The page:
Travel Notes 02: Scales
Travel Notes 02 – A series of daily entries about being abroad for 60 days
One of the intriguing things I notice about Spain is how often males (in general) will order their espresso at the bar and drink it where the barista is making coffee. They perch on stools, or just stand whilst consuming their morning drink. Thinking about it, it probably make sense as to why so many cafes actually are often referred to as bars (and they do tend to turn into them at night). Maybe standing is just more convenient, and coffees do get consumed much faster than where I am from … nevertheless, it is a fascinating detail to observe.
Spain’s attractions usually open at 10am and I found myself up and early two hours before anything actually opened. Doing what I knew best to pass by time: which is to walk, wander and wonder (and drink coffee if I can).
My feet took me to Zorrotzagaure, a tiny little piece of industrial land wedged between the two sides of town split by the Nervion River. There is not much there except some abandoned terraces and traces of urban decay which is perfect to walk amongst.
This is evidence of Bilbao’s industrial and maritime history, the gritty legacy carved into the banks of the river and the cranes that supported this port town long before Gehry and the scale in which the Guggenheim Museum has transformed this city.
But the Guggenheim is a cultural godsend, and experiencing its curvaceous titanium scaled contours is hypnotic and a marvel of architecture and engineering. The sheets of titanium are apparently paper thin, and has thee hypnotising glimmer you might associate with a snake being charmed out of a vase.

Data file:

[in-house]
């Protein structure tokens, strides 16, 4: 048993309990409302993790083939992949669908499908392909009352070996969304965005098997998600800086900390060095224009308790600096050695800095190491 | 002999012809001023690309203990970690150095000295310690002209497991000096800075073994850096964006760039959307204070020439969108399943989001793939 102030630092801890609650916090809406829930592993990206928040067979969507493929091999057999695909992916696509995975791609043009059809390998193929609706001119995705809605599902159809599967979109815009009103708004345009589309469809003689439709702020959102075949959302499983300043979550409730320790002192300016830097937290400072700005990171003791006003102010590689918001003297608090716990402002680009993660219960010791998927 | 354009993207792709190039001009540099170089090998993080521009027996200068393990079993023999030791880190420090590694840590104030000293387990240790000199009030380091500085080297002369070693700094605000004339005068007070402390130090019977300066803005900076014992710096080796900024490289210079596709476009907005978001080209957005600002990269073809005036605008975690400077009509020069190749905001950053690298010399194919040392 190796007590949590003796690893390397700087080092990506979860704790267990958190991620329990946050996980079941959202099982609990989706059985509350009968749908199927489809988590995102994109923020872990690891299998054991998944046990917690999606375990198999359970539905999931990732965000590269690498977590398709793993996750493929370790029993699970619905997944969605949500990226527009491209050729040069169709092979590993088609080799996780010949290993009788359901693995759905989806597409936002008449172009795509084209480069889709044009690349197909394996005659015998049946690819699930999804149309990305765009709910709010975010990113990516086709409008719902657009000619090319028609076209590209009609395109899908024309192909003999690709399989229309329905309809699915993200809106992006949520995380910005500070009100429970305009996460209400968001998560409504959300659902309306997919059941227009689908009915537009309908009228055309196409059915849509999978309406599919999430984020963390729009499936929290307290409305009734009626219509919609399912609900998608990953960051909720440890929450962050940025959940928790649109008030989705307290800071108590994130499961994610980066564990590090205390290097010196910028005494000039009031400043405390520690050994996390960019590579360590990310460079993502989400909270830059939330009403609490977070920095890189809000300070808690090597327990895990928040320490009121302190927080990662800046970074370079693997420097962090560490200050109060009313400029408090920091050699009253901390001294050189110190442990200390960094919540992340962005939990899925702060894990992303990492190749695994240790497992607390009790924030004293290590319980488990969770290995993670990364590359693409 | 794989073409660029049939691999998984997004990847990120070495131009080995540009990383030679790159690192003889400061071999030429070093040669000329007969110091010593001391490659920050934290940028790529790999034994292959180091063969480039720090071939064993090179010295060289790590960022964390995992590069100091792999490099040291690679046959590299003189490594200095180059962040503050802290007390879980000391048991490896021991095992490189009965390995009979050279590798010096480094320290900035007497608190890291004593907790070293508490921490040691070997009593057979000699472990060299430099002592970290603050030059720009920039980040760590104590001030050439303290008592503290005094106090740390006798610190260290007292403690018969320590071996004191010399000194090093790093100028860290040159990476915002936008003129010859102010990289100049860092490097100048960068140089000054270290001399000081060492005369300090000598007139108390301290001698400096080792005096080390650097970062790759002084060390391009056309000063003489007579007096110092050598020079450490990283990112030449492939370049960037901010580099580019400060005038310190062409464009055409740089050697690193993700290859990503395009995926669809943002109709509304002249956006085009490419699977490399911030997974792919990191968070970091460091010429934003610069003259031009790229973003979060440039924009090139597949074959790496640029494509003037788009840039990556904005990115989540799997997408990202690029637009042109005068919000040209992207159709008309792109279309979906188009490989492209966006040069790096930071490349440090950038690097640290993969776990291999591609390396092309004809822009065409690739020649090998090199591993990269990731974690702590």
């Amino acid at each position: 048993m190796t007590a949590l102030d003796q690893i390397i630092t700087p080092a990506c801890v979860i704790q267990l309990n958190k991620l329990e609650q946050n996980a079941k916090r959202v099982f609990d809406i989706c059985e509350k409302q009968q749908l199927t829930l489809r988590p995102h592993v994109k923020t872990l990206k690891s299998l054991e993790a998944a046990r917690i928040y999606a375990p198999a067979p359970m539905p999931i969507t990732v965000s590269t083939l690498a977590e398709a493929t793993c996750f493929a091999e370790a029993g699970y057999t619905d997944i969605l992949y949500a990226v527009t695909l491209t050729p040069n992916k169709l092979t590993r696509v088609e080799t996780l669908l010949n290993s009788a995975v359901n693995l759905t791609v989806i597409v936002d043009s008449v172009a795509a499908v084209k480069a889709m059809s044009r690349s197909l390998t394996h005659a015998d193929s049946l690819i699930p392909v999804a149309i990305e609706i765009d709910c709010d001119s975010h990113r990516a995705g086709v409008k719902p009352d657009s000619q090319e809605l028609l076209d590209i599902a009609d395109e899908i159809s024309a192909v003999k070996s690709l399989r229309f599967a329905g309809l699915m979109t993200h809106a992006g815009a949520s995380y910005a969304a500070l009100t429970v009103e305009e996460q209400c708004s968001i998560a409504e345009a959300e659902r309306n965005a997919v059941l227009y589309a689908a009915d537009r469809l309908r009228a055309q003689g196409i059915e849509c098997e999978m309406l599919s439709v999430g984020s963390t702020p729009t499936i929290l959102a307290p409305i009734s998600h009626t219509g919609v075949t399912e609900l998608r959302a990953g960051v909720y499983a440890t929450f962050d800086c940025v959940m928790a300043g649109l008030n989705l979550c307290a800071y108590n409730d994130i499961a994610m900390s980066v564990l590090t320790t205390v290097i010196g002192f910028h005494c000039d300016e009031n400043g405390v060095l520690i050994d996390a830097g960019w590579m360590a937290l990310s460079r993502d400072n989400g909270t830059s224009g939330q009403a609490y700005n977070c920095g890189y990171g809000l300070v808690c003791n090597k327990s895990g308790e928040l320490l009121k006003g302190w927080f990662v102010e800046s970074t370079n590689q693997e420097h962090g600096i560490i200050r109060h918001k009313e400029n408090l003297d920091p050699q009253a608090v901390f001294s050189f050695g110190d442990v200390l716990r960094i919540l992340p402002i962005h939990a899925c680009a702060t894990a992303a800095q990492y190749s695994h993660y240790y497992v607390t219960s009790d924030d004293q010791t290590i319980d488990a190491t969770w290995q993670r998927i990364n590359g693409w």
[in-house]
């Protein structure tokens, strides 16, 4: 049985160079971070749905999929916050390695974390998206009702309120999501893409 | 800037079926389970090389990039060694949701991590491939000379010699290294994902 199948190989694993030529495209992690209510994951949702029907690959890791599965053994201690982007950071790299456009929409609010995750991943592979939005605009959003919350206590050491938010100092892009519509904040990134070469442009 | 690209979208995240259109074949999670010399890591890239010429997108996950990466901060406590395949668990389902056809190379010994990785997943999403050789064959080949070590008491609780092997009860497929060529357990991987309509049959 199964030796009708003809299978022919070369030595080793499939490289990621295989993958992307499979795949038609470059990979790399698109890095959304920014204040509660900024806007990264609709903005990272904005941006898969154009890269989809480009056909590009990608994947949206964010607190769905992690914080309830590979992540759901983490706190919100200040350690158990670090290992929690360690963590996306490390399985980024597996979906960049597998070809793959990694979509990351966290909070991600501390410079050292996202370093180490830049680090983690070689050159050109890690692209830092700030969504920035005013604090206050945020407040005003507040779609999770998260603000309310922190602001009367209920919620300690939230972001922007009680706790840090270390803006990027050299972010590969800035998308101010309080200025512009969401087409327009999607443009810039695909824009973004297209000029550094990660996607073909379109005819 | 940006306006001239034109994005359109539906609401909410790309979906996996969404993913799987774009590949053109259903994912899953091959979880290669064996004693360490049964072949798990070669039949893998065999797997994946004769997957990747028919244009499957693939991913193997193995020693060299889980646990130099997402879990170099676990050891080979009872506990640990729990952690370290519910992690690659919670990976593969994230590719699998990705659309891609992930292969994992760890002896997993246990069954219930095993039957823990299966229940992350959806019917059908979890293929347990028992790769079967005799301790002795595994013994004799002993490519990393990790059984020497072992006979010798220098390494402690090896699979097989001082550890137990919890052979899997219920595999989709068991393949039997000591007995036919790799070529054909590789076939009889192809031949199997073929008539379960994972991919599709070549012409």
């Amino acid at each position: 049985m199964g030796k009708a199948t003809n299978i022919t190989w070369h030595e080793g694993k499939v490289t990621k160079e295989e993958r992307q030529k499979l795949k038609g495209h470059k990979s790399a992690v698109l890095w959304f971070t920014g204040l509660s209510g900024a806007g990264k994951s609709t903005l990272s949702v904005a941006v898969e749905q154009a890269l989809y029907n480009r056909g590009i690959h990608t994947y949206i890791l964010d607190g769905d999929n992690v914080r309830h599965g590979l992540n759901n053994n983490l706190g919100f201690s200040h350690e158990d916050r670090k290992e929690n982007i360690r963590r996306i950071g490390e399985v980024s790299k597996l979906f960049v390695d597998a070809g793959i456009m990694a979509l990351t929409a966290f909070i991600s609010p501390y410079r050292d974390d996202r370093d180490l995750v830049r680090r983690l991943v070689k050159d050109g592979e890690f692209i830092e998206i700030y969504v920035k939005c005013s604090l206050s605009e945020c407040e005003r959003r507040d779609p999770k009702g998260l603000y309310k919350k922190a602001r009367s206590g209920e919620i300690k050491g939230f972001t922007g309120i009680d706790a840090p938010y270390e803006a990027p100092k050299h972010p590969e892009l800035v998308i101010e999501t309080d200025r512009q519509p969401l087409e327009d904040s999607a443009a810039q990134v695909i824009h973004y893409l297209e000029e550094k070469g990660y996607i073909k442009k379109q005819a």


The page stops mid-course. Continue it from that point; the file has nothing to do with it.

The structural genius of its spaces and how the edges and materials seem to dilate is testament to Gehry’s prowess. Gehry speaks of how fish and sails inspired much of the form factor of this museum alongside his process of sketching without ever lifting pencil from paper.
Inside, Francis Bacon and Richard Serra are two of the main artists that inhabit this world. Bacon’s unique self-taught style and Serra’s giant steel sculptures seem to blend and use the space of the Guggenheim with great efficacy. Jeff Koons’ giant puppy made of flowers and leaves standing at the front draws a crowd – maybe too, as an inviting guardian of the museum.
Gehry’s Guggenheim compared to Lloyd Wright’s Guggenheim in New York felt more enjoyable to me. Ultimately, this could be merely personal preference, but the majesty of the museum enthralled me.
Bilbao shows charm in a way that maybe subliminally appeals more to those with a penchant for architecture and industrial-mess. If that is the case, I am very glad to be here in this city.
Notes from Tuesday, October 3, 2016